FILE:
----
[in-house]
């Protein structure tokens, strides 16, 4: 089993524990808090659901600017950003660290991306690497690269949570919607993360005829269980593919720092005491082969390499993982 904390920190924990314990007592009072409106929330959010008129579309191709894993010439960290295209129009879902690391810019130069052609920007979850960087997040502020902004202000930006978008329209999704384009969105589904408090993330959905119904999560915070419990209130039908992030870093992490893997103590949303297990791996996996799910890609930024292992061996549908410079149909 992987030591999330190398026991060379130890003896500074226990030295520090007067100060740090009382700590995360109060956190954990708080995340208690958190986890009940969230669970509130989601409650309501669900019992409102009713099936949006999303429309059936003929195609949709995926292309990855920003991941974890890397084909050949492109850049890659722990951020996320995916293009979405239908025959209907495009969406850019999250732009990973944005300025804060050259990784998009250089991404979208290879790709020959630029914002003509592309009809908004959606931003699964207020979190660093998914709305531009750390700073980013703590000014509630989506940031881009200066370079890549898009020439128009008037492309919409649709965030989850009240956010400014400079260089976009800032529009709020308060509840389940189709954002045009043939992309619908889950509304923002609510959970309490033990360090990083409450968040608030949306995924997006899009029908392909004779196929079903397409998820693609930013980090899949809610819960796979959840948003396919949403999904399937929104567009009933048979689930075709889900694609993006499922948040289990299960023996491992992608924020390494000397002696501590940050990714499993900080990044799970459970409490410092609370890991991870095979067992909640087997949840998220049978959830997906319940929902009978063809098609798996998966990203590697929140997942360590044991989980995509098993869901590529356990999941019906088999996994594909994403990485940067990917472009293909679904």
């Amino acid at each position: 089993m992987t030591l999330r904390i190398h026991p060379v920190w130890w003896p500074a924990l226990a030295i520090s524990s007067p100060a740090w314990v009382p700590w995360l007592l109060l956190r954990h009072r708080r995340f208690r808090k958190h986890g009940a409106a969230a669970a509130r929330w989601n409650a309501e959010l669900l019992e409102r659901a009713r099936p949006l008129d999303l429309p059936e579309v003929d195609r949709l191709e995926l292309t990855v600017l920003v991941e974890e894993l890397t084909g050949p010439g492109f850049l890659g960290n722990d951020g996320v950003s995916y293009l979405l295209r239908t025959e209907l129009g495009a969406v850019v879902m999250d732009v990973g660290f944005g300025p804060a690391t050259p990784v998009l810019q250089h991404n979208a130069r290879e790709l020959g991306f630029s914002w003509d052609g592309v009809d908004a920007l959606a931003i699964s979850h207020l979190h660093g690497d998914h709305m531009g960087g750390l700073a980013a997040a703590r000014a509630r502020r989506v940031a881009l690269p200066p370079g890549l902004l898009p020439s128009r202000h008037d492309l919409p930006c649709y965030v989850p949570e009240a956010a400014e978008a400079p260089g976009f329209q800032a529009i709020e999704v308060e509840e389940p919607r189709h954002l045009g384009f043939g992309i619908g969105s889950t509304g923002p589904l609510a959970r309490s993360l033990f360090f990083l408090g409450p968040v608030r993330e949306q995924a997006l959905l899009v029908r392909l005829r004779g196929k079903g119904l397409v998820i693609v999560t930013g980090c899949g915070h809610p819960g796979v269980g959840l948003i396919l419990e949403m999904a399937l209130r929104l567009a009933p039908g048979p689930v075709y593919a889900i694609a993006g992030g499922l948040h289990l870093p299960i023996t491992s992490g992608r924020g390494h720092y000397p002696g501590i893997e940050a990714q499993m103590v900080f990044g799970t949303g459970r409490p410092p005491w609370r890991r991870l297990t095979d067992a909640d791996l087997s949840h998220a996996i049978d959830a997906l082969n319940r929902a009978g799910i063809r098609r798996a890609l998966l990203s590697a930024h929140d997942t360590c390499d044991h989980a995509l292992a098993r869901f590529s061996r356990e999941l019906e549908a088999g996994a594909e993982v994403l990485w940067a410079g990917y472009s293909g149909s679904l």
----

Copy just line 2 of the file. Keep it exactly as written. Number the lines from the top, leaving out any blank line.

């Protein structure tokens, strides 16, 4: 089993524990808090659901600017950003660290991306690497690269949570919607993360005829269980593919720092005491082969390499993982 904390920190924990314990007592009072409106929330959010008129579309191709894993010439960290295209129009879902690391810019130069052609920007979850960087997040502020902004202000930006978008329209999704384009969105589904408090993330959905119904999560915070419990209130039908992030870093992490893997103590949303297990791996996996799910890609930024292992061996549908410079149909 992987030591999330190398026991060379130890003896500074226990030295520090007067100060740090009382700590995360109060956190954990708080995340208690958190986890009940969230669970509130989601409650309501669900019992409102009713099936949006999303429309059936003929195609949709995926292309990855920003991941974890890397084909050949492109850049890659722990951020996320995916293009979405239908025959209907495009969406850019999250732009990973944005300025804060050259990784998009250089991404979208290879790709020959630029914002003509592309009809908004959606931003699964207020979190660093998914709305531009750390700073980013703590000014509630989506940031881009200066370079890549898009020439128009008037492309919409649709965030989850009240956010400014400079260089976009800032529009709020308060509840389940189709954002045009043939992309619908889950509304923002609510959970309490033990360090990083409450968040608030949306995924997006899009029908392909004779196929079903397409998820693609930013980090899949809610819960796979959840948003396919949403999904399937929104567009009933048979689930075709889900694609993006499922948040289990299960023996491992992608924020390494000397002696501590940050990714499993900080990044799970459970409490410092609370890991991870095979067992909640087997949840998220049978959830997906319940929902009978063809098609798996998966990203590697929140997942360590044991989980995509098993869901590529356990999941019906088999996994594909994403990485940067990917472009293909679904």